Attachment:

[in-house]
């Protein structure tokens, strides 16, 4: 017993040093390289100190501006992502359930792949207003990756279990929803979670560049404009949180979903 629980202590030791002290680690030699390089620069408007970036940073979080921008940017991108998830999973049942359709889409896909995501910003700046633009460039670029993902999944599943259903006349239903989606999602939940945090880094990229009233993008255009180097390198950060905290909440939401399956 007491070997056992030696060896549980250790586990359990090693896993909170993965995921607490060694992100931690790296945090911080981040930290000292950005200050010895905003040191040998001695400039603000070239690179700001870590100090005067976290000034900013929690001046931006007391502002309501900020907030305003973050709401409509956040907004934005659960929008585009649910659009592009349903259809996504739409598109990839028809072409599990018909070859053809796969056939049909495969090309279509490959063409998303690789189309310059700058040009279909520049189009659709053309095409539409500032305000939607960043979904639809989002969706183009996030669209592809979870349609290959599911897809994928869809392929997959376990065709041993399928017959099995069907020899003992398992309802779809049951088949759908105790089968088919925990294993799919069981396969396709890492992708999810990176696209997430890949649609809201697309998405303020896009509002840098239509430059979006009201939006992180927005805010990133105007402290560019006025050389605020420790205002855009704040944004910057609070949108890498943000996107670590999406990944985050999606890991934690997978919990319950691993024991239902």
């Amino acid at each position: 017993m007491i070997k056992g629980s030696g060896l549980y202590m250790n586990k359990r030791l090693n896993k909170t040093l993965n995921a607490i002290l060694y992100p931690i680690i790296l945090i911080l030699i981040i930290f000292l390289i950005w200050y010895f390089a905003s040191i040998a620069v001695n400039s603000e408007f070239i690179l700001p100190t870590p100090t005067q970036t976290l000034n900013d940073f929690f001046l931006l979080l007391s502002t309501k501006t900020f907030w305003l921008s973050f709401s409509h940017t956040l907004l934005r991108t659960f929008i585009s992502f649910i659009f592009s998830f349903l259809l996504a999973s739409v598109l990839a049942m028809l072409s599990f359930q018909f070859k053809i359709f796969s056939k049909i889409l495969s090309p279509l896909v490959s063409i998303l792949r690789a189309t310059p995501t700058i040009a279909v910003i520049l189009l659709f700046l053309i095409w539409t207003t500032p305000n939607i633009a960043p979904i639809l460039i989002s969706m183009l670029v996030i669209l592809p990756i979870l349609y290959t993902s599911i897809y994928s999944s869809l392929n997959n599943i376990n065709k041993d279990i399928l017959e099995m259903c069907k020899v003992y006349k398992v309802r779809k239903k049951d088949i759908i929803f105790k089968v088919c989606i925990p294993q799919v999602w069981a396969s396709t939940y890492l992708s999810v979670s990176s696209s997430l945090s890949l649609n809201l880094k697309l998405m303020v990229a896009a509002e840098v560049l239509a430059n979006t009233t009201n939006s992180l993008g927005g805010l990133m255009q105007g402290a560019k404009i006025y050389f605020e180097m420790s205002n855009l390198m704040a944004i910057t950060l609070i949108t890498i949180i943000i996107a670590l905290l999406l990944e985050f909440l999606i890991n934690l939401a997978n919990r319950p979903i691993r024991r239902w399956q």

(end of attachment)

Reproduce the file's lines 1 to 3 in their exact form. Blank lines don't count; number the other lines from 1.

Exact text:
[in-house]
């Protein structure tokens, strides 16, 4: 017993040093390289100190501006992502359930792949207003990756279990929803979670560049404009949180979903 629980202590030791002290680690030699390089620069408007970036940073979080921008940017991108998830999973049942359709889409896909995501910003700046633009460039670029993902999944599943259903006349239903989606999602939940945090880094990229009233993008255009180097390198950060905290909440939401399956 007491070997056992030696060896549980250790586990359990090693896993909170993965995921607490060694992100931690790296945090911080981040930290000292950005200050010895905003040191040998001695400039603000070239690179700001870590100090005067976290000034900013929690001046931006007391502002309501900020907030305003973050709401409509956040907004934005659960929008585009649910659009592009349903259809996504739409598109990839028809072409599990018909070859053809796969056939049909495969090309279509490959063409998303690789189309310059700058040009279909520049189009659709053309095409539409500032305000939607960043979904639809989002969706183009996030669209592809979870349609290959599911897809994928869809392929997959376990065709041993399928017959099995069907020899003992398992309802779809049951088949759908105790089968088919925990294993799919069981396969396709890492992708999810990176696209997430890949649609809201697309998405303020896009509002840098239509430059979006009201939006992180927005805010990133105007402290560019006025050389605020420790205002855009704040944004910057609070949108890498943000996107670590999406990944985050999606890991934690997978919990319950691993024991239902």
């Amino acid at each position: 017993m007491i070997k056992g629980s030696g060896l549980y202590m250790n586990k359990r030791l090693n896993k909170t040093l993965n995921a607490i002290l060694y992100p931690i680690i790296l945090i911080l030699i981040i930290f000292l390289i950005w200050y010895f390089a905003s040191i040998a620069v001695n400039s603000e408007f070239i690179l700001p100190t870590p100090t005067q970036t976290l000034n900013d940073f929690f001046l931006l979080l007391s502002t309501k501006t900020f907030w305003l921008s973050f709401s409509h940017t956040l907004l934005r991108t659960f929008i585009s992502f649910i659009f592009s998830f349903l259809l996504a999973s739409v598109l990839a049942m028809l072409s599990f359930q018909f070859k053809i359709f796969s056939k049909i889409l495969s090309p279509l896909v490959s063409i998303l792949r690789a189309t310059p995501t700058i040009a279909v910003i520049l189009l659709f700046l053309i095409w539409t207003t500032p305000n939607i633009a960043p979904i639809l460039i989002s969706m183009l670029v996030i669209l592809p990756i979870l349609y290959t993902s599911i897809y994928s999944s869809l392929n997959n599943i376990n065709k041993d279990i399928l017959e099995m259903c069907k020899v003992y006349k398992v309802r779809k239903k049951d088949i759908i929803f105790k089968v088919c989606i925990p294993q799919v999602w069981a396969s396709t939940y890492l992708s999810v979670s990176s696209s997430l945090s890949l649609n809201l880094k697309l998405m303020v990229a896009a509002e840098v560049l239509a430059n979006t009233t009201n939006s992180l993008g927005g805010l990133m255009q105007g402290a560019k404009i006025y050389f605020e180097m420790s205002n855009l390198m704040a944004i910057t950060l609070i949108t890498i949180i943000i996107a670590l905290l999406l990944e985050f909440l999606i890991n934690l939401a997978n919990r319950p979903i691993r024991r239902w399956q």